Stirred, not shaken: Bond for future ships, iMacs has ONR roots

December 6, 2012

A state-of-the-art welding process refined for use in naval shipbuilding by the Office of Naval Research (ONR) has crossed over to the world of computing.

Known for creating the alternative to PC computing, Apple credits friction-stir for the design of its new iMac computers, which went on sale last week. The , which uses heat and pressure to join metals and alloys, has long been a research investment for ONR.

"We recognized early the potential benefits that friction-stir welding could bring to the shipbuilding process," said Dr. Thomas Killion, director of transition at ONR. "The importance of our continued investment in this area has paid off in advances in this technology, which is being used by a variety of industries today."

Friction-stir welding softens—but does not melt or distort—the materials being joined. Apple reports using the process to conjoin the front and back aluminum parts of its product to create an extra-thin computer. For the Navy, it could provide an affordable, efficient way to create from stronger and lighter materials that are resistant to corrosion, such as titanium.

The video will load shortly

In addition to applications in the aerospace, automotive and railway industries, friction-stir welding's clean precision has the potential to open new avenues for ship design.

"One of the main attributes of friction-stir welding is that you can do unconventional welds," said Kelly Cooper, a program officer in ONR's and Weapons Department. "You could essentially write your name in it."

Cooper manages a program to build a demonstration section of a ship hull out of titanium. Sponsored by her ONR program, researchers from the University of New Orleans and Textron Marine and Land Systems have completed record-length titanium friction-stir welds as they near completion of an entire mid-ship hull structure.

The section is planned for completion by the end of the year, after which it will undergo a series of structural tests and validations.

The Welding Institute in the United Kingdom invented friction-stir welding in 1991. Since then, ONR has invested heavily in modeling, tools and specifications for the process and has focused its research on adapting it for use in conventional shipyards. Along the way, researchers have used the process to fuse everything from steel and aluminum to nickel and bronze.

The Navy Metalworking Center (NMC), a center of excellence under the Navy Manufacturing Technology (ManTech) program overseen by ONR, developed a friction-stir welding machine that could be used in future ship construction.

"Over the past 12 years, NMC has advanced friction-stir welding tooling and technologies for aluminum and steel," said Robert E. Akans, NMC senior technical director. "Since adoption of friction-stir welding has been slow in the United States due to its high cost, we developed a transportable, low-cost friction-stir machine that can be located at the shipyard. It takes advantage of new welding techniques and design approaches to dramatically reduce the cost of the equipment."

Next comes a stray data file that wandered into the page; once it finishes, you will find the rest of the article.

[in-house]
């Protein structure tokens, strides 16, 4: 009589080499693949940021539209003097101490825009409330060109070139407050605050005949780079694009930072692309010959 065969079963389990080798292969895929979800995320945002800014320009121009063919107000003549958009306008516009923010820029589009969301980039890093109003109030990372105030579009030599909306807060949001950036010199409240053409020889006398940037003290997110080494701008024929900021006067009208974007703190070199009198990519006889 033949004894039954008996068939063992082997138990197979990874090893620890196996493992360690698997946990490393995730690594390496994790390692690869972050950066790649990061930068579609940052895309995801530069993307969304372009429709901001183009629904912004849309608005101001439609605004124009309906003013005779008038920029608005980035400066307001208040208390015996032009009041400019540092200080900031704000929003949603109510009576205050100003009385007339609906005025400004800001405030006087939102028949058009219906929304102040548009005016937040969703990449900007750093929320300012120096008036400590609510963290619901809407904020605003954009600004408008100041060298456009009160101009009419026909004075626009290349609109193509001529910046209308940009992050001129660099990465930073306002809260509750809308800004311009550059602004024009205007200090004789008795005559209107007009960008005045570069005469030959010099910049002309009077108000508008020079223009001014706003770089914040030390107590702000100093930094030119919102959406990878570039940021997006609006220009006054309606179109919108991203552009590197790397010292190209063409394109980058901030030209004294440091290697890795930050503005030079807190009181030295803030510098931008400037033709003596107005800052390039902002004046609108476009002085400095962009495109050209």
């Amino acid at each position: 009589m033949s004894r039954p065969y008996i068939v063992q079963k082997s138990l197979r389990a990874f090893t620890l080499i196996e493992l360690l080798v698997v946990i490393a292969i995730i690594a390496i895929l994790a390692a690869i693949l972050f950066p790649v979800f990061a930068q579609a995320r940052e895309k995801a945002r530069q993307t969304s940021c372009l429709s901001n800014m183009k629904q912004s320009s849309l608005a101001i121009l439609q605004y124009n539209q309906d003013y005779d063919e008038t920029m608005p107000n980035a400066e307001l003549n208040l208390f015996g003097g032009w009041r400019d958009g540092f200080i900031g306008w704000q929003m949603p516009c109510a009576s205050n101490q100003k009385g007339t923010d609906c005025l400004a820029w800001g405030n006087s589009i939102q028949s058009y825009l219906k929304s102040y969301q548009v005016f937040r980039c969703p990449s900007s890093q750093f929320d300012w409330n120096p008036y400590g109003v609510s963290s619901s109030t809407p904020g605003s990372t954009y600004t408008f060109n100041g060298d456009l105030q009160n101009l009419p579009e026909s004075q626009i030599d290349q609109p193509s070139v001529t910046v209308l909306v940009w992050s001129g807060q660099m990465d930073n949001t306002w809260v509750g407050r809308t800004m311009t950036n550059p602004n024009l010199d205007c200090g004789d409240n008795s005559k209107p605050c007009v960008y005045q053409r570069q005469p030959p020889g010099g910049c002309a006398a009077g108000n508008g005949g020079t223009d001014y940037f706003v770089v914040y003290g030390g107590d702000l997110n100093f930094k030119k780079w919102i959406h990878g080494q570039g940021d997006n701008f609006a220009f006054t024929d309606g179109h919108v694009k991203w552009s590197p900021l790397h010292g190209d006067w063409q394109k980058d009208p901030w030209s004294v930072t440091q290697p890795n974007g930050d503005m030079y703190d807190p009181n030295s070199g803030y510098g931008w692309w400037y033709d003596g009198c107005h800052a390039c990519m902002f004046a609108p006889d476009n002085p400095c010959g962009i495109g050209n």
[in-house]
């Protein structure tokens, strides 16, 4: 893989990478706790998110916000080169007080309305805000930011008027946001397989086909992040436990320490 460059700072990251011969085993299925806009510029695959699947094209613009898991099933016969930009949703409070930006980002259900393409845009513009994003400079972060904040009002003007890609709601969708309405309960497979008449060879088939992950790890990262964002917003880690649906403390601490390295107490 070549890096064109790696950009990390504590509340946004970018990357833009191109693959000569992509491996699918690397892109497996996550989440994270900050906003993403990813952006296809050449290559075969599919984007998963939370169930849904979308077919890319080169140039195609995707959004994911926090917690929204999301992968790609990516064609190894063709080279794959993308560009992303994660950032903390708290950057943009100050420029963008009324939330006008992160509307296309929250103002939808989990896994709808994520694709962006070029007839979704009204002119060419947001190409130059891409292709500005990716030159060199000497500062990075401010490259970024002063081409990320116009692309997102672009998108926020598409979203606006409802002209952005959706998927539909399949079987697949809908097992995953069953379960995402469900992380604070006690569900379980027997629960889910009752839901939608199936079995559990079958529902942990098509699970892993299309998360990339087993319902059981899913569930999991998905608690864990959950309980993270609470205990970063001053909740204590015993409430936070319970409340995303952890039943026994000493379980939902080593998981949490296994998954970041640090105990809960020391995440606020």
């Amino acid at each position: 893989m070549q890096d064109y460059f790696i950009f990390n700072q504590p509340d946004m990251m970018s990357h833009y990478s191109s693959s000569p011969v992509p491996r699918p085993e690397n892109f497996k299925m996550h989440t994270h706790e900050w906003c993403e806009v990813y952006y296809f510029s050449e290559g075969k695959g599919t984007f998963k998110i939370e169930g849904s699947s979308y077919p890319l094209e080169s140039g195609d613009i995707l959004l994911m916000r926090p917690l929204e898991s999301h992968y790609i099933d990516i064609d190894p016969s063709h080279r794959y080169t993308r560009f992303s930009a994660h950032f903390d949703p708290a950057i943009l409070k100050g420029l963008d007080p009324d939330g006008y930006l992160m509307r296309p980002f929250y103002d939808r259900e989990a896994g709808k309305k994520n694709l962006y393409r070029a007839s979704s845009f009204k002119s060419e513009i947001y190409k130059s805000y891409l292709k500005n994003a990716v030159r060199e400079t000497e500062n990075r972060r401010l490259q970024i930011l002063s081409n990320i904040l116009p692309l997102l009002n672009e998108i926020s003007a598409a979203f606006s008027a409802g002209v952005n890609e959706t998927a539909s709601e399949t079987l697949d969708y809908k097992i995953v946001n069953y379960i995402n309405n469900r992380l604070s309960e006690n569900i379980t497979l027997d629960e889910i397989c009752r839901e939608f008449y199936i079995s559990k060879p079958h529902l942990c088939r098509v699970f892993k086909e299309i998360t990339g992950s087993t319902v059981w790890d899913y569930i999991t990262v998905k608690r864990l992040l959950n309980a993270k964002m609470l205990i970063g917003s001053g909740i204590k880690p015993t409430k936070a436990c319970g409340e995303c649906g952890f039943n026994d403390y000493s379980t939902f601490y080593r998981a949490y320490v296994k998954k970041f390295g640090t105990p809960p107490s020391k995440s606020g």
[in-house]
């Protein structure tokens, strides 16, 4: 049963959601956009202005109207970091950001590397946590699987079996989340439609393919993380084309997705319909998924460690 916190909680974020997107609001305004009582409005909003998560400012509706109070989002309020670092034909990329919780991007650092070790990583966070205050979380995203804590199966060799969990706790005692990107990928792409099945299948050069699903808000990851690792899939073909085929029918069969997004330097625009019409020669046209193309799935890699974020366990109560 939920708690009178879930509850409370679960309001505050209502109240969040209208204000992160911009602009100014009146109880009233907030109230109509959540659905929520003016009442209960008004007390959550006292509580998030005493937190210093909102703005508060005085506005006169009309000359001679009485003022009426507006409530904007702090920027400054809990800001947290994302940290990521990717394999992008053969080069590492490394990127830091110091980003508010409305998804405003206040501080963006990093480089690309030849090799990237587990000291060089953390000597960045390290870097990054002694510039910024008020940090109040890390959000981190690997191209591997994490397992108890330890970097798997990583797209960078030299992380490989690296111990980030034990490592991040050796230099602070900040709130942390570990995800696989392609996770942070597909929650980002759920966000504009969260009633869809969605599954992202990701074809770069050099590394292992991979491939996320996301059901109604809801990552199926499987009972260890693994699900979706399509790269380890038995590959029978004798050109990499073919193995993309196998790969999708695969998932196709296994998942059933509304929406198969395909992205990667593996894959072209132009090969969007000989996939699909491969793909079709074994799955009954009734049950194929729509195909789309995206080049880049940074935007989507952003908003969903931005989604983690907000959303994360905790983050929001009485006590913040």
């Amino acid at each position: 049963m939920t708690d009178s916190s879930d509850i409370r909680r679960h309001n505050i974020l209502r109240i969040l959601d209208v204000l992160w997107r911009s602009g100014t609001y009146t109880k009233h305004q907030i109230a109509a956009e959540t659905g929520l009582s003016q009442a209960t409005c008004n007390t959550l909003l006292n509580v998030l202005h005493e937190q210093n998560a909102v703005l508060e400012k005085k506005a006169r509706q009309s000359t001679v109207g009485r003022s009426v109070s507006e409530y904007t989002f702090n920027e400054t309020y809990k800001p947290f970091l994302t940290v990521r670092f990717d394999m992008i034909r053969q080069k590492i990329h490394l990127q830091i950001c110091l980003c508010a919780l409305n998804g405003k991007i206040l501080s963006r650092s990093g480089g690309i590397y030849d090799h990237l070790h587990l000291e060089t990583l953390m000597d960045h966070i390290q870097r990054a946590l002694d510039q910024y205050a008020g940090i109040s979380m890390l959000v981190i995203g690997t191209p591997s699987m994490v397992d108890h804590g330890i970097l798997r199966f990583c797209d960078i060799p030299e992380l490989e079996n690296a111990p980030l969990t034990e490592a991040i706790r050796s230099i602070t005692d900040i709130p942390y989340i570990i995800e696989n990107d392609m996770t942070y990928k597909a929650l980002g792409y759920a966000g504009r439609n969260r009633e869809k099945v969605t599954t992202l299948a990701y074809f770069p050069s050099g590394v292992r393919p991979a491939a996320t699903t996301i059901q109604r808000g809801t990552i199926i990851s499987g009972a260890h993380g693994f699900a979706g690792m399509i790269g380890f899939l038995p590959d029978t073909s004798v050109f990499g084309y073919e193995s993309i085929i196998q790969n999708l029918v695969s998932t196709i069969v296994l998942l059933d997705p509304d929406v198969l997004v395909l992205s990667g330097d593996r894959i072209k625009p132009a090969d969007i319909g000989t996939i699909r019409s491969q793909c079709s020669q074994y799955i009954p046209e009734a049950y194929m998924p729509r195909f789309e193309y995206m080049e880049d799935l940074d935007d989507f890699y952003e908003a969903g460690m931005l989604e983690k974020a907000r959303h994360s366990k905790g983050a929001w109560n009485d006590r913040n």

Explore further: Future naval force may sail with the strength of titanium

Related Stories

Future naval force may sail with the strength of titanium

April 4, 2012

Steel may have met its match: An Office of Naval Research (ONR)-funded project will produce a full-size ship hull section made entirely with marine-grade titanium using a welding innovation that could help bring titanium ...

New spin on friction-stir

July 26, 2011

( -- Researchers Zhili Feng, Alan Frederic and Stan David in Oak Ridge National Laboratory's Materials S&T Division have made significant progress toward a new metal processing technique, called friction-stir ...

Hybrid welding process developed

December 18, 2006

U.S. scientists say they've developed a hybrid process involving the use of a laser in friction-stir welding to extend the application to more materials.

Deep space capsule comes alive with first weld

September 12, 2011

( -- Construction began this week on the first new NASA spacecraft built to take humans to orbit since space shuttle Endeavour left the factory in 1991, and marked a significant milestone in carrying out the ambitious ...

Recommended for you

Chinese fans trash blackout as Google AI wins again

May 25, 2017

Chinese netizens fumed Thursday over a government ban on live coverage of Google algorithm AlphaGo's battle with the world's top Go player, as the programme clinched their three-match series in the ancient board game.

Shedding light on how humans walk... with robots

May 24, 2017

Learning how to walk is difficult for toddlers to master; it's even harder for adults who are recovering from a stroke, traumatic brain injury, or other condition, requiring months of intensive, often frustrating physical ...


Please sign in to add a comment. Registration is free, and takes less than a minute. Read more

Click here to reset your password.
Sign in to get notified via email when new comments are made.